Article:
HISTORY OF BOOK CENSORSHIP: This presentation is perfect for Banned Books Week or as an introduction to book burning in Ray Bradbury’s Fahrenheit 451. The slides give a brief history of nine censorship and book banning incidents in world history.

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Review: When My Heart Joins the Thousand (Steiger)

This book is both weird and beautiful. Stanley and Alvie's friendship-turned-relationship is...
A weird and beautiful book about an autistic girl who falls for a disabled boy. It’s slow-paced but worth it in the end.

AUTHOR: A.J. Steiger
SERIES: none
PUBLICATION DATE: February 6, 2018
ISBN: 9780062656476
PAGES: 352
SOURCE: Brooklyn Public Library OverDrive
GENRE: romance, realistic fiction
SETTING: town near Lake Michigan, present-day

SUMMARY: 17-year old Alvie Fitz is on the autism spectrum. She has worked her way through the foster care system and hopes to become an emancipated minor soon. Alvie has her own apartment and a solid job at a local zoo, where she loves spending time with the animals. When Alvie sees Stanley, a boy who walks with a cane, throw his cell phone in a pond, she fishes out the phone and sends an email to the owner.

WHAT I LIKED: I read most of this book on OverDrive audio, then switched to the print book when my audiobook expired. I have no trouble listening to nonfiction books on audio, but for some reason, I have a hard time focusing on fiction audiobooks. The audiobook reader does a great job with Alvie’s dialogue, but for some reason, it grew increasingly annoying the longer I listened. The reader also read Stanley’s dialogue way too slowly, as though he couldn’t think of what to say. Slow speech doesn’t really go with Stanley’s character. I did much better once I switched to print.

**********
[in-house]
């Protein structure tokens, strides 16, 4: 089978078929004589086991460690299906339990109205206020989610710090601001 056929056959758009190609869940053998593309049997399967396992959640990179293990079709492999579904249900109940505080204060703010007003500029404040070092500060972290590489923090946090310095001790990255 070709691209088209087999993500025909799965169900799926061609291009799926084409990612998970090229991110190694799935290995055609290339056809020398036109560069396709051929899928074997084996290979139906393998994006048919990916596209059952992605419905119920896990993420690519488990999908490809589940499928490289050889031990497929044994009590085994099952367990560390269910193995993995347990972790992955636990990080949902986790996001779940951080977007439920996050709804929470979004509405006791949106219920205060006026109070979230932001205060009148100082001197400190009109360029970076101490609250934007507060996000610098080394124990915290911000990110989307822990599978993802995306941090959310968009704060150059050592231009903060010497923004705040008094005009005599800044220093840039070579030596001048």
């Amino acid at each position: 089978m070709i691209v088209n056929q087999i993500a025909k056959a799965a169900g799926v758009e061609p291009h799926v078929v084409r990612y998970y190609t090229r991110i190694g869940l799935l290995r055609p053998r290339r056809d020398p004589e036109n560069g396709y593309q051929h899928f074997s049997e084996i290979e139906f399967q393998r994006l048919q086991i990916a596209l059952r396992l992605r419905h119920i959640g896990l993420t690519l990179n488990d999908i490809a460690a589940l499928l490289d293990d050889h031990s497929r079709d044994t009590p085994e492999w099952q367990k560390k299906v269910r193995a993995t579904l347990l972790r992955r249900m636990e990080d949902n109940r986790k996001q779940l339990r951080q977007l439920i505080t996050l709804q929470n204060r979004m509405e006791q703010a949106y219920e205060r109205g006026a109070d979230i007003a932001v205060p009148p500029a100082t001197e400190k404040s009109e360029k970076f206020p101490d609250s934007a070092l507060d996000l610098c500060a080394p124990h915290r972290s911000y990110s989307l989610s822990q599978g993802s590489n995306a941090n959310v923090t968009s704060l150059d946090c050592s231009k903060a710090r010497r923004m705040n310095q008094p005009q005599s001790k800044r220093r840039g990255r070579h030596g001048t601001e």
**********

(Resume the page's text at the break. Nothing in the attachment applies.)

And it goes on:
This book is both weird and beautiful. Stanley and Alvie’s friendship-turned-relationship is realistically awkward and sweet. I was caught off-guard by Alvie’s…sexual frankness…but it worked for her character. Alvie’s social worker, Dr. Bernhardt, completely drops out of the picture about halfway through the book and is never mentioned again, which I think is a missed opportunity. I was hoping he and Alvie would keep their friendship going; Alvie and Stanley both needed some positive adults in their lives, and Dr. Bernhardt could have fit that role nicely.

The secret Alvie guards for most of the book is heartbreaking. I loved the way that section unfolded and was written.

WHAT I DIDN’T LIKE: Pacing is slow. It took me five weeks to finish this book. Even though I wanted to know what would happen in WMHJTT, I read several other books in-between. For some sections, I read alternating chapters, one from WMHJTT and one from another book I was more interested in. That’s a strategy I used as an English major in college when I wasn’t interested in a book I had to read for a class. It still works to get me through books I’m bored with but want to finish. WMHJTT picks up at about 75%, but it sure did take its time getting there.

THEMES: autism, physical disabilities, poor treatment and misunderstanding of disabilities, abuse, homelessness

THE BOTTOM LINE: A unique and beautiful addition to any high school library.




  • Overall: 4/5
  • Creativity: 5/5
  • Characters: 5/5
  • Engrossing: 3/5
  • Writing: 4/5
  • Appeal to teens: 4/5
  • Appropriate length to tell the story: 5/5


  • Language: medium; F-bombs and other profanity is there, but it is not used excessively
  • Sexuality: medium-high; awkward attempts at sex, oral sex, references to erection, reference to rape, possible sexual abuse (nothing graphic)
  • Violence: mild-medium; assault, attempted murder, suicide
  • Drugs/Alcohol: mild; underage characters drink wine

This book appears on my Teen Romance Pinterest Board:

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